FORTUNE — Kleiner Perkins Caufield & Byers has closed its fifteenth early-stage venture capital fund with $525 million in capital commitments.
In many ways, this is just more of the same for Kleiner Perkins: Investing in young startups that it hopes will become the next Google (GOOG) or Genentech. But there also are some subtle differences, as reflected by the group of ten investment professionals listed as “managing members.”
As previously reported by Fortune, Brook Byers, Ray Lane and Bill Joy have scaled back their activities (although they may continue to do deals). The new fund’s partners are: Mike Abbott, Chi-Hua Chien, Amol Deshpande, John Doerr, Bing Gordon, Wen Hsieh, Randy Komisar, Matt Murphy, Beth Seidenberg, and Ted Schlein.
Of this decuplet, only one member (Seidenberg) is focused on life sciences investing. And just two (Deshpande and Hsieh) are focused on greentech. Its reflective of the firm’s plan to invest the majority of KBCP XV into digital companies, whereas its prior early-stage fund — a $650 million vehicle closed early last year — was designed to invest around half of its money into digital, with teh remainder split between life sciences and greentech.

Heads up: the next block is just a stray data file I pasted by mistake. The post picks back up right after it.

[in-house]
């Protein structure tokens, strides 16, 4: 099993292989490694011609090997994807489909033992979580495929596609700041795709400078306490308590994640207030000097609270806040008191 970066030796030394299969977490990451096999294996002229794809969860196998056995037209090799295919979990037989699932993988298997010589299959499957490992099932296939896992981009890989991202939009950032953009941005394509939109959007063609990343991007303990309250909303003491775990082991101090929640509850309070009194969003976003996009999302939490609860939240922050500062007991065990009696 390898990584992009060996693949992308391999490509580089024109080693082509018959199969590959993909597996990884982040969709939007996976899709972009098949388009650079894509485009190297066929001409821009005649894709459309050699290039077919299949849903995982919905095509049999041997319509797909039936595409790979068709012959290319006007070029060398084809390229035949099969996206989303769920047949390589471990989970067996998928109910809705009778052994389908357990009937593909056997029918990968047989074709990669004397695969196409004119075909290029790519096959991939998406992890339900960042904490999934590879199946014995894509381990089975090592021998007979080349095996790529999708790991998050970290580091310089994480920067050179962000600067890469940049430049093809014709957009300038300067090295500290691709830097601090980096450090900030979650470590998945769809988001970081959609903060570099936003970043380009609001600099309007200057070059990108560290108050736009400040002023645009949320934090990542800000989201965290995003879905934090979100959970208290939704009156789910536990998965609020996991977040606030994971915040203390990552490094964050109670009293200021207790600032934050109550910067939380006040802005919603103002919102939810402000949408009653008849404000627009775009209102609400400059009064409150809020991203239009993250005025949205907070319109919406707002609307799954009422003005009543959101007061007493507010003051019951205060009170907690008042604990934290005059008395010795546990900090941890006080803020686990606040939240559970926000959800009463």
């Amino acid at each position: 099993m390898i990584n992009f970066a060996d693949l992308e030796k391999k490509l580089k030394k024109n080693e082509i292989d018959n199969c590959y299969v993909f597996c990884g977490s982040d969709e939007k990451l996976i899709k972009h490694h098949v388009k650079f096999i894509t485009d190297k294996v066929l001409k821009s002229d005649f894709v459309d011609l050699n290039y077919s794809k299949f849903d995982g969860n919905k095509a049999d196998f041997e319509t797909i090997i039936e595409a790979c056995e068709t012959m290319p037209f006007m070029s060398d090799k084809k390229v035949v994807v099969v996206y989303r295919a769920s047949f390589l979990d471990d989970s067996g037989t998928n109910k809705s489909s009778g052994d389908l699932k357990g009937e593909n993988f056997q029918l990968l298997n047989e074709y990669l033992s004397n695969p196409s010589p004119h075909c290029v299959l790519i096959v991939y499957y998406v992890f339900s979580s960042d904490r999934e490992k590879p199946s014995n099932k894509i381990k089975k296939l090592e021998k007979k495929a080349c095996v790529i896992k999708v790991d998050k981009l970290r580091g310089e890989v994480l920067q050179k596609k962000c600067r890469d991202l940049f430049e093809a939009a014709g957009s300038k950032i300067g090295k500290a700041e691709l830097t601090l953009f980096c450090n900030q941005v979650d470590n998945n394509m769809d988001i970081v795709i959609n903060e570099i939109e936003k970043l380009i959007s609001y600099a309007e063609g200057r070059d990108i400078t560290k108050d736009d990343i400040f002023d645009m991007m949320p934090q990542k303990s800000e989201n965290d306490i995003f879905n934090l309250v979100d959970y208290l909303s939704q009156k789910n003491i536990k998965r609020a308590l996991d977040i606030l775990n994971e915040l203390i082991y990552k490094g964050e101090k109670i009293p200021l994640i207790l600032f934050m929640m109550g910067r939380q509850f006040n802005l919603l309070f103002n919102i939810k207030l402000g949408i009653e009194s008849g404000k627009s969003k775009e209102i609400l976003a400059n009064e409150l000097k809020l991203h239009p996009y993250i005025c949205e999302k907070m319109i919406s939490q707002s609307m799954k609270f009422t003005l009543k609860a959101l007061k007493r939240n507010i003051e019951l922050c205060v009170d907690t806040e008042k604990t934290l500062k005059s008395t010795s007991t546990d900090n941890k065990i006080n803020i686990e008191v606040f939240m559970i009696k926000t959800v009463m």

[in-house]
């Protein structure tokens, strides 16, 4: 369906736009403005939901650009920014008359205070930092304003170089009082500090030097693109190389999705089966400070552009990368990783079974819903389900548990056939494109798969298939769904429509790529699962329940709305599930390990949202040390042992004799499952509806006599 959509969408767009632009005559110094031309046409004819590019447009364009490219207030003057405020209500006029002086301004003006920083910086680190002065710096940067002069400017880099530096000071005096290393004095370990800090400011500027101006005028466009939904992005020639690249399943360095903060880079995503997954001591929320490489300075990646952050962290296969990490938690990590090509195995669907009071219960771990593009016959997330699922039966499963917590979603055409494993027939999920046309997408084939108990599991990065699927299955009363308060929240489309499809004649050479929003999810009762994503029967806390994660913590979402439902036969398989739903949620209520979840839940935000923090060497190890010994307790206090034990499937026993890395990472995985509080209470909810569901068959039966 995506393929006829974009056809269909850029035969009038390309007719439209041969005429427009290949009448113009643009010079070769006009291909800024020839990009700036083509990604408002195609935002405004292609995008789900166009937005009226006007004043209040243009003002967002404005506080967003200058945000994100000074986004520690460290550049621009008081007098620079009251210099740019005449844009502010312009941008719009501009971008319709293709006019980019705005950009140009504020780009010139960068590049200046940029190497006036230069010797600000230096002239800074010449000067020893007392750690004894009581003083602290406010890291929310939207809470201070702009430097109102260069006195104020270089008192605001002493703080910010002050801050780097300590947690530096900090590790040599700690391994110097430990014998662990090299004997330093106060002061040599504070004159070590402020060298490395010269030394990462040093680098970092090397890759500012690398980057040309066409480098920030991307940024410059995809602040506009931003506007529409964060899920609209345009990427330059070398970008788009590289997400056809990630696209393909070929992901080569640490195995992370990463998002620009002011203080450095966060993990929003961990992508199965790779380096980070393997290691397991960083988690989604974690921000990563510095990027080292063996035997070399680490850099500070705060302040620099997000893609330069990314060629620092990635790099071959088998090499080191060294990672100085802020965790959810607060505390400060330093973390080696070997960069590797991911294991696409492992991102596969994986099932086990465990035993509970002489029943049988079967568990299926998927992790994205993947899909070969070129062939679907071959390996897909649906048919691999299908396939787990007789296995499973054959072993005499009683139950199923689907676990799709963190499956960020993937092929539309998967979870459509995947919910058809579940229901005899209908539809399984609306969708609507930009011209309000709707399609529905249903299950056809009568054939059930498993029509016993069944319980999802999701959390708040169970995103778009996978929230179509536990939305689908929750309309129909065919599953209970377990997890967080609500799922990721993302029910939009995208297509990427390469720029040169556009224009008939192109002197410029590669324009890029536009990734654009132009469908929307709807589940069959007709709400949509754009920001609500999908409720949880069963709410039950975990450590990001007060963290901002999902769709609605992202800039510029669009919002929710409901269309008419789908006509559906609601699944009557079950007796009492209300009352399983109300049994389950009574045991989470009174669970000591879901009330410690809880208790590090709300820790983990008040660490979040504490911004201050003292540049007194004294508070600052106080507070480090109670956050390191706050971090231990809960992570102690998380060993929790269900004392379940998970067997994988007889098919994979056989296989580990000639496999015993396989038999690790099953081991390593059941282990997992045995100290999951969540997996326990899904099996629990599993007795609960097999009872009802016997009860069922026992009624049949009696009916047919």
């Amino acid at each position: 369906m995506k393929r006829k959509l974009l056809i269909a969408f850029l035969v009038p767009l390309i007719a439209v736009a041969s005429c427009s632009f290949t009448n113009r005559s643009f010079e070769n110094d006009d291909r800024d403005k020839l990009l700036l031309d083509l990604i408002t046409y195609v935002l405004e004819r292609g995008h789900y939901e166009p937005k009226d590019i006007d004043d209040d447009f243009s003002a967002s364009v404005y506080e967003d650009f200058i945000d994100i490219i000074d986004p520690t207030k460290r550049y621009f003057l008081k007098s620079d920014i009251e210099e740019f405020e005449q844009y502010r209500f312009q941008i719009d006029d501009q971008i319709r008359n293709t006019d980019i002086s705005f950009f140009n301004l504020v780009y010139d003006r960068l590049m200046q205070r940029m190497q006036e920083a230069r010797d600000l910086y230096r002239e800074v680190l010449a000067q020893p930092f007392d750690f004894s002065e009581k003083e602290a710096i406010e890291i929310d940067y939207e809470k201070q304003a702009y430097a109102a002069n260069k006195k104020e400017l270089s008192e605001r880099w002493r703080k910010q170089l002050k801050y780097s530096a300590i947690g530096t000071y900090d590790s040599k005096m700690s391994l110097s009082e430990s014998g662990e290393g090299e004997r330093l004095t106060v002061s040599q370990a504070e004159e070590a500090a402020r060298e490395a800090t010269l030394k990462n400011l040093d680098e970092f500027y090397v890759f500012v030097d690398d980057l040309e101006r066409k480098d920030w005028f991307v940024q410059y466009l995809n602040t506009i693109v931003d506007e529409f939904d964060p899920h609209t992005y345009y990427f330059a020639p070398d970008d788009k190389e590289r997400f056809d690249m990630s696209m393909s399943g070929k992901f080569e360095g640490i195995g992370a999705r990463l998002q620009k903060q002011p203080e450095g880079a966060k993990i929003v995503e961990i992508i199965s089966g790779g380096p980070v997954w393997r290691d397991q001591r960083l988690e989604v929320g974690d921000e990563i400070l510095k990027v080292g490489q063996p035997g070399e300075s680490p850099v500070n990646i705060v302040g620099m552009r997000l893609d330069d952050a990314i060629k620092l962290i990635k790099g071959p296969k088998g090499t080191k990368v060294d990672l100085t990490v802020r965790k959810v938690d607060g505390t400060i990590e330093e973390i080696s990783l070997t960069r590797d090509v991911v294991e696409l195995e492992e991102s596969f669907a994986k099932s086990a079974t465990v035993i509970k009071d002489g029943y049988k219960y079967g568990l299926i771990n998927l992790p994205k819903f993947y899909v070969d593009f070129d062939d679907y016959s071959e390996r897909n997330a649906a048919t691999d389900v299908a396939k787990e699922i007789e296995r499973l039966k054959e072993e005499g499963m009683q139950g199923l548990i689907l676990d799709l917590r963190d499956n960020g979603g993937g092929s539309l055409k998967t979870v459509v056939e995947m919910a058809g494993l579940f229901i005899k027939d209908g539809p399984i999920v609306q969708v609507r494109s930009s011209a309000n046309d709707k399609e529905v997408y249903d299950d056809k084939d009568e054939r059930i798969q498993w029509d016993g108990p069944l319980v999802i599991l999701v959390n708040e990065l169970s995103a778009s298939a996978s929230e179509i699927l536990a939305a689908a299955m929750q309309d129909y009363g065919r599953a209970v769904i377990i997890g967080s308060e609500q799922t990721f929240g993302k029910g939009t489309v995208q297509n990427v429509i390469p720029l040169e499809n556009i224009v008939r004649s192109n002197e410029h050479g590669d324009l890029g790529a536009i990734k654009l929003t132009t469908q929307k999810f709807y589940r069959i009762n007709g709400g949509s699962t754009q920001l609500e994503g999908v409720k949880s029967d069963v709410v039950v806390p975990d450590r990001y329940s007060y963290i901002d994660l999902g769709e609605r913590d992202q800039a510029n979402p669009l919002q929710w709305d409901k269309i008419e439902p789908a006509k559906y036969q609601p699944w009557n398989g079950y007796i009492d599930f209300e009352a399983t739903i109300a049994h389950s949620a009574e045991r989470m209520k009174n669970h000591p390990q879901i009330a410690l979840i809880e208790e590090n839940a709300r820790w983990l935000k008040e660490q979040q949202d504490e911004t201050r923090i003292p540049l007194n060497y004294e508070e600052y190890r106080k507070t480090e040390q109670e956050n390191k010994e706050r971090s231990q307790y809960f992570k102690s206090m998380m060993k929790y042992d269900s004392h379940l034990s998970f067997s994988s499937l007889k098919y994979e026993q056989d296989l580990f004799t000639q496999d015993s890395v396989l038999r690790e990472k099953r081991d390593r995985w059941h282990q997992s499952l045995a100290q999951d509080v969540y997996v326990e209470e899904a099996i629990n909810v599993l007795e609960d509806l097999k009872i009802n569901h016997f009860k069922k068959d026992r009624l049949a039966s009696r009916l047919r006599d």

“It’s not about us not believing in life sciences or greentech,” says Ted Schlein, who leads the firm’s digital practice. “It’s just a reflection on where we feel the best opportunities are at this particular time.”
He adds that the firm continues to invest out of a $500 million-plus green growth fund. It also has a $1 billion digital growth fund (led by Mary Meeker), and a small side fund for social technology investments.
Kleiner Perkins already has begun making commitments out of KBCP XV, which was sold to limited partners with the same premium terms as its predecessor.
And, given today’s big news, it’s worth noting that Kleiner Perkins did make an investment in Facebook (FB), but it was a relatively miniscule $38 million deal last year at a $52 billion valuation (so small, in fact, that Kleiner Perkins isn’t mentioned in Facebook’s IPO documents). The transaction would produce around a 2x return at today’s valuation, but was viewed by many as a “poster transaction” — or a deal designed primarily to add a popular name to the firm’s portfolio.
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